Arts and Entertainment | Food and Drink

Cafe Tallulah

The sound of French music playing in Café Tallulah, the French eatery that opened on the Upper West Side on Jan. 7, seemed promising. But when the music switched to Amy Winehouse, I began to wonder. This mixed musical fare wasn’t all that different from my culinary experience to come.

Despite the weird soundtrack, Café Tallulah manages to create a French vibe in its decor—wrought iron resembling the patterns on the Eiffel Tower lines the top of the shelves by the bar. The wood and leather barstools and chairs, as well as the restaurant’s distressed vintage-looking mirrors, add a nice bohemian touch. The lighting was cozy and dim, and the candlelight added a soft glow.

But I soon realized that although the café had a sleek exterior, it was trying too hard to seem like a five-star restaurant. Instead, the fare was mediocre. Café Tallulah is not exactly in the “let’s-go-get-a-bite-to-eat” price-range—if you want an entrée that is expensive and fairly small or an appetizer more than $10, this is your type of place.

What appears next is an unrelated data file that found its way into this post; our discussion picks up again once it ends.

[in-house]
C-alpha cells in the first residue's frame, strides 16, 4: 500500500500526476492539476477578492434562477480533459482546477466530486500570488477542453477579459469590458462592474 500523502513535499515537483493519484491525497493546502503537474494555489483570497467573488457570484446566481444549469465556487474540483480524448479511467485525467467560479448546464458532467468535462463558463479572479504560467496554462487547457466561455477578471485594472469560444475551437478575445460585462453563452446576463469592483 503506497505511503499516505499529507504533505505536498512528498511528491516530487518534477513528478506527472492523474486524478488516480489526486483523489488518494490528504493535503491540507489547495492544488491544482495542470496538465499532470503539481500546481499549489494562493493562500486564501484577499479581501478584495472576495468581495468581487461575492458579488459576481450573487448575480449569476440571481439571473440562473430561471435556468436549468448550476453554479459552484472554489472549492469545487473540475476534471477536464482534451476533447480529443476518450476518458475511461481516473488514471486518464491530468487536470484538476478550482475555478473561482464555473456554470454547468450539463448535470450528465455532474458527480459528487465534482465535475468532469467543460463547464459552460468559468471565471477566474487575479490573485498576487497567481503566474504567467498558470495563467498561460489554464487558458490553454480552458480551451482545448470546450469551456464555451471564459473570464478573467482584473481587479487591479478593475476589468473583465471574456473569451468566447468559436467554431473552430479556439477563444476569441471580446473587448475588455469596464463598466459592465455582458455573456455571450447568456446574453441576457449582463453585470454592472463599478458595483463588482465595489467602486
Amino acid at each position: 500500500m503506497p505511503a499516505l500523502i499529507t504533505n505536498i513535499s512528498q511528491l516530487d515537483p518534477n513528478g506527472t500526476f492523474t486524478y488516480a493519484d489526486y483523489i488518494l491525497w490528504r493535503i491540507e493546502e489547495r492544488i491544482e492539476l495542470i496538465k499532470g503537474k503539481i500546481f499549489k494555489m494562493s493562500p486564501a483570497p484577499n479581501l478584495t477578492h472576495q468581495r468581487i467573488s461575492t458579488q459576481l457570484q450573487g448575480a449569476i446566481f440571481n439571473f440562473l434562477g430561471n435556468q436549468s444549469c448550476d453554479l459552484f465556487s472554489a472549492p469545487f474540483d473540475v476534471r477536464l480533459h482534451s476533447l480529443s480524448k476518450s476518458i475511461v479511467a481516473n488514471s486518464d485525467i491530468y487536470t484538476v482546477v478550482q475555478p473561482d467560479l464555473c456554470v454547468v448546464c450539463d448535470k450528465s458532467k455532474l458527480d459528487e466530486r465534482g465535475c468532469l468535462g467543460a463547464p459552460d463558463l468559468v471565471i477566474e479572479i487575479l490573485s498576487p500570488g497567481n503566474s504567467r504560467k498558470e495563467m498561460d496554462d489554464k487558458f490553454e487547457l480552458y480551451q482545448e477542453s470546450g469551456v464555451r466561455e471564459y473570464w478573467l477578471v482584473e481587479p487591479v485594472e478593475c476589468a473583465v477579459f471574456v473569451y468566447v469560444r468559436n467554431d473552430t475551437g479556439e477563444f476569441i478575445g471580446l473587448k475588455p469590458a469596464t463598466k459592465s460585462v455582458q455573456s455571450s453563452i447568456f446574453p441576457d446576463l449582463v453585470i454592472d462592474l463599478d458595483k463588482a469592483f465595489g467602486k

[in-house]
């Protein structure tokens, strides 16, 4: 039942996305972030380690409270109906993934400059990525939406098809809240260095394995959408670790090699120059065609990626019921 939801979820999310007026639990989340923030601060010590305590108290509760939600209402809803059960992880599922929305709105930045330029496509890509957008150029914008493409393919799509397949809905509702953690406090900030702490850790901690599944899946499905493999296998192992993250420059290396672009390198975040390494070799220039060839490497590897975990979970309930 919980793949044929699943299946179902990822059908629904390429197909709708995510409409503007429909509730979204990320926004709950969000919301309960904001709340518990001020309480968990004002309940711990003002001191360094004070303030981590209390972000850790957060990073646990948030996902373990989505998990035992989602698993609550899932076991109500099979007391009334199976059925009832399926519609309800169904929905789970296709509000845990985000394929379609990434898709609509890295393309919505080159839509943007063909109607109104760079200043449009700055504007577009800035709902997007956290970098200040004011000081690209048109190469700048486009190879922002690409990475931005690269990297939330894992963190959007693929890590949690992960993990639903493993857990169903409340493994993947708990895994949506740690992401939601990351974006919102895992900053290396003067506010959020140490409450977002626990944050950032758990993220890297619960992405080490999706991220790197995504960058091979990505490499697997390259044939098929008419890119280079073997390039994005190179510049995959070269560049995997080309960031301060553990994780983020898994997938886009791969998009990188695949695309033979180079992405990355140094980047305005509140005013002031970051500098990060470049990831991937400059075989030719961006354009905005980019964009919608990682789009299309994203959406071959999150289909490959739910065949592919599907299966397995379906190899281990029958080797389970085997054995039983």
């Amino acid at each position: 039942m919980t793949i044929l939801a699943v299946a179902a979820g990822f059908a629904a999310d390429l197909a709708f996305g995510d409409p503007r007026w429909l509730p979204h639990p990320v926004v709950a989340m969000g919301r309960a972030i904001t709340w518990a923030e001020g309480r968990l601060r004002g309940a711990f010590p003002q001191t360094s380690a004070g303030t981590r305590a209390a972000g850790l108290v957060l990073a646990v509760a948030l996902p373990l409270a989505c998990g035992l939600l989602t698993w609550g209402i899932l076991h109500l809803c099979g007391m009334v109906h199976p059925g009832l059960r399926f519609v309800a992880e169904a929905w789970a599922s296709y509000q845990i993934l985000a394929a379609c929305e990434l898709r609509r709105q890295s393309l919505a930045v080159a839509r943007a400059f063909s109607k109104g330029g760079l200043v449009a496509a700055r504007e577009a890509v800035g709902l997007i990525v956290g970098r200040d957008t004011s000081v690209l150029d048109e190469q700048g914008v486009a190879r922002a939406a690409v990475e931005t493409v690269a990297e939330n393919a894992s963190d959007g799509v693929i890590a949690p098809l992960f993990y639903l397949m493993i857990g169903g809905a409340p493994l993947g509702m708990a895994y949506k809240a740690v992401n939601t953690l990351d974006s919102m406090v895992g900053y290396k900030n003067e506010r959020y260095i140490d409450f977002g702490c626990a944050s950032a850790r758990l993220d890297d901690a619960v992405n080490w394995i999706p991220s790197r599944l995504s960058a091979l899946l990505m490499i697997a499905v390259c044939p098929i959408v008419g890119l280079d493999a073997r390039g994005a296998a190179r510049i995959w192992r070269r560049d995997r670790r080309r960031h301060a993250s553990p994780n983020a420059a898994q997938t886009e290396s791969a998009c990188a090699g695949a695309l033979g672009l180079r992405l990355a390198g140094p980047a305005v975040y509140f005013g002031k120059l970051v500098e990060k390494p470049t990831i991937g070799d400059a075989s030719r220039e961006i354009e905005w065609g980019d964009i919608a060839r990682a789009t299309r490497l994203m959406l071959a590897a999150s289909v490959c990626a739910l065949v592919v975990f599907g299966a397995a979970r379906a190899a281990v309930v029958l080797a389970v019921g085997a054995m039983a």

Though the restaurant did offer traditional French food like moules-frites, I could have ordered an overly priced burger and wondered why they topped it with brie, pear, egg, bacon, and onions, instead. I ended up ordering a salad and a white chocolate, egg yolk, crème fraîche, and caviar ravioli dish, just to see what in the world that was like.

Café Tallulah offered a new, deconstructed take on the salad. The croutons were on one corner of the plate, the salad in another, and lardon (French bacon) and an egg occupied the other two corners. But the salad (and the ravioli, which tasted like a raw egg wrapped in a noodle) were extremely heavy on the egg. Though still priced moderately high, the appetizers seemed more worthwhile than the expensive, small, unexceptional entrées.

Aside from the underwhelming dishes, the atmosphere is still nice for conversation, especially if you sit at the bar. If you want a classy drink and an appetizer with a good friend or a date, this is not a bad place to go. But, if you prefer cozier restaurants that have good food for cheaper prices, you would probably have a more enjoyable evening somewhere else.

Café Tallulah is at 240 Columbus Ave. and is open every day from 4 p.m. to 2 a.m.


arts@columbiaspectator.com | @ColumbiaSpec

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